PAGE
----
Monday, March 29, 2010

The Map That Changed the World

The Map That Changed the World: William Smith and the Birth of Modern Geology
by Simon Winchester [Compact Disc 550.92 Win]

Much of what makes up this story of a man of incredible observational and recording skills involves also the story of class conscious scholars who felt themselves slighted at the achievements of a common, though uncommon, man. William Smith was the first person to notice the relationship of layers of rock and stone to each other and, most importantly, the coal that was so desirable and necessary for the Industrial Revolution that had already swept England. His maps fit into a world that was just beginning to hear of evolution and other radical notions, mostly seen as attacks on the religious establishments. Smith's story takes us all over England, from Bath to the poor houses of London. Winchester's book is lively and detailed. The story is fast-paced, though not adventure-filled, as much of this work involved close scrutiny and careful cartography, hardly the stuff of blood-pumping thrills. He does spend what seems a great deal of time talking about the coal industry, but without it, there would be no context for Smith's achievements. This is a delightful book and well narrated. It is another way into the study of a time of enormous technological, social and ideological change. -- recommended by Sarah E.J. - Bennett Martin Public Library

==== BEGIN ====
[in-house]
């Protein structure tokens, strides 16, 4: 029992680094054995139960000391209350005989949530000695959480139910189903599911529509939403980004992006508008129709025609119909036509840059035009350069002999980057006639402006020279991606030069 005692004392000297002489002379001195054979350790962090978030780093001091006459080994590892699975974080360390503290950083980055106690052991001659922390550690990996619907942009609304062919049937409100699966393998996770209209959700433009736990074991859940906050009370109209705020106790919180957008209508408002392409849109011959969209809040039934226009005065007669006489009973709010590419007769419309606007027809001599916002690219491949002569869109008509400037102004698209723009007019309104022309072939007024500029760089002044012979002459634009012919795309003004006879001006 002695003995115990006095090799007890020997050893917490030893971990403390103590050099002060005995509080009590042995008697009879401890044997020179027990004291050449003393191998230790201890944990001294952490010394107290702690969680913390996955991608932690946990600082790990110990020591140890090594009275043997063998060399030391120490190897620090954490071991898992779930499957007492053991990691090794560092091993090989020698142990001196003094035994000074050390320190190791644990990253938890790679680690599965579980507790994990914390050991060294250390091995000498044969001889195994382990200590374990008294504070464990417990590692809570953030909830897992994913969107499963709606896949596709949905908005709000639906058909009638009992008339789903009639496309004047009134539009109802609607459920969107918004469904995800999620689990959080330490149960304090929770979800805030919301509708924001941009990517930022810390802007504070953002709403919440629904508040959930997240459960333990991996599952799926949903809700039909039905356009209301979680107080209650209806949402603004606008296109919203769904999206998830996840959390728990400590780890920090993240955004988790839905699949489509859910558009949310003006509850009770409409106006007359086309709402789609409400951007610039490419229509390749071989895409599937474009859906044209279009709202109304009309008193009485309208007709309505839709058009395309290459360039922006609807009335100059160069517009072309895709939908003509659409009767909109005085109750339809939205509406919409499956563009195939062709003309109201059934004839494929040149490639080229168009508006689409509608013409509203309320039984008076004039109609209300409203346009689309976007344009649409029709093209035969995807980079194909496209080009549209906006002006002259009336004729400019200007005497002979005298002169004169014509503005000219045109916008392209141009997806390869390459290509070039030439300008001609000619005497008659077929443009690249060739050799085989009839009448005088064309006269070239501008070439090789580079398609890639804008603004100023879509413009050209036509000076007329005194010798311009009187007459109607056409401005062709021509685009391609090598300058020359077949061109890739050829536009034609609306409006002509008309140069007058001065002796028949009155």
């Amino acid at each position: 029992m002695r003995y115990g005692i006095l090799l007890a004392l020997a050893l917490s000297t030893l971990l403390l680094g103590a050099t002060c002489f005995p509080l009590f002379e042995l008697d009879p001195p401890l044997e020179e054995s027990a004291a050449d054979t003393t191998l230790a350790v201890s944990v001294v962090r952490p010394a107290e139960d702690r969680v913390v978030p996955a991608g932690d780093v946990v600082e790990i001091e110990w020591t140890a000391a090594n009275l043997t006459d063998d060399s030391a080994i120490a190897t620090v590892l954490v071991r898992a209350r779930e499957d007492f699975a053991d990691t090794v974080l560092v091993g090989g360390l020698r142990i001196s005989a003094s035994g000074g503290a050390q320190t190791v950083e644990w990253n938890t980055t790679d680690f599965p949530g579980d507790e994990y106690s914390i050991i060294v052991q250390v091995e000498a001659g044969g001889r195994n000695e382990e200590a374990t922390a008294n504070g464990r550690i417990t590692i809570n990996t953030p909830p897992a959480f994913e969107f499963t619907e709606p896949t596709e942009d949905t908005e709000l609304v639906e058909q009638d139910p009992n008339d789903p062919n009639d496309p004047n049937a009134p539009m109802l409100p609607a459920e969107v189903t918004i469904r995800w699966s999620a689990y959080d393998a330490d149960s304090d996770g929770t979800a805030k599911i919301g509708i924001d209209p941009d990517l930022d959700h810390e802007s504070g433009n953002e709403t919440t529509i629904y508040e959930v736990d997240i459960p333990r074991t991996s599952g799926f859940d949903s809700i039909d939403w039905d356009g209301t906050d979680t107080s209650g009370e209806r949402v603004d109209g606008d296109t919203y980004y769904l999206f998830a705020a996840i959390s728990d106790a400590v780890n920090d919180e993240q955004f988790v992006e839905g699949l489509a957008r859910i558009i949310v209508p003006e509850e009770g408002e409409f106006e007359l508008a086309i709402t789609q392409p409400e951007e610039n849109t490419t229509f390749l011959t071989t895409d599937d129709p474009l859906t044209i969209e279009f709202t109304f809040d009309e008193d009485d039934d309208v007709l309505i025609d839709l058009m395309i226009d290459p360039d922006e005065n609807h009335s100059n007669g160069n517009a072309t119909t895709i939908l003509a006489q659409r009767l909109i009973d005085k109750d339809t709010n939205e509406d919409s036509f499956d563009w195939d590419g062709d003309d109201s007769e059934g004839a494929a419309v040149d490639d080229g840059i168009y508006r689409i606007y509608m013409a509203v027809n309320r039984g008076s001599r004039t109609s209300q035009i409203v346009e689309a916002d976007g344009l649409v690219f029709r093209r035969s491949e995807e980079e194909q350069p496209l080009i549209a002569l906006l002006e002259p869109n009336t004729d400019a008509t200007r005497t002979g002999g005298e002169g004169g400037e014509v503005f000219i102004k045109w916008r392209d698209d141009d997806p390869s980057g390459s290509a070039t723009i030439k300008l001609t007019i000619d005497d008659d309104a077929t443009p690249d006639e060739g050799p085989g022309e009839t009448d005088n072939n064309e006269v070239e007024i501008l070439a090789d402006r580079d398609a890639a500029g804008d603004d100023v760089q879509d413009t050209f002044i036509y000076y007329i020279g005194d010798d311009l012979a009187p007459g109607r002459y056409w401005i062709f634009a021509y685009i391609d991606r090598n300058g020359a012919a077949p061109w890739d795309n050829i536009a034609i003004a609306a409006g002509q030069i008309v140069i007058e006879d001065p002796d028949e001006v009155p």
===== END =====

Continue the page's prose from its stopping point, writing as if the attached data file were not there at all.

[Also available in print format.]

[ official Map That Changed the World page on the official Simon Winchester web site ]

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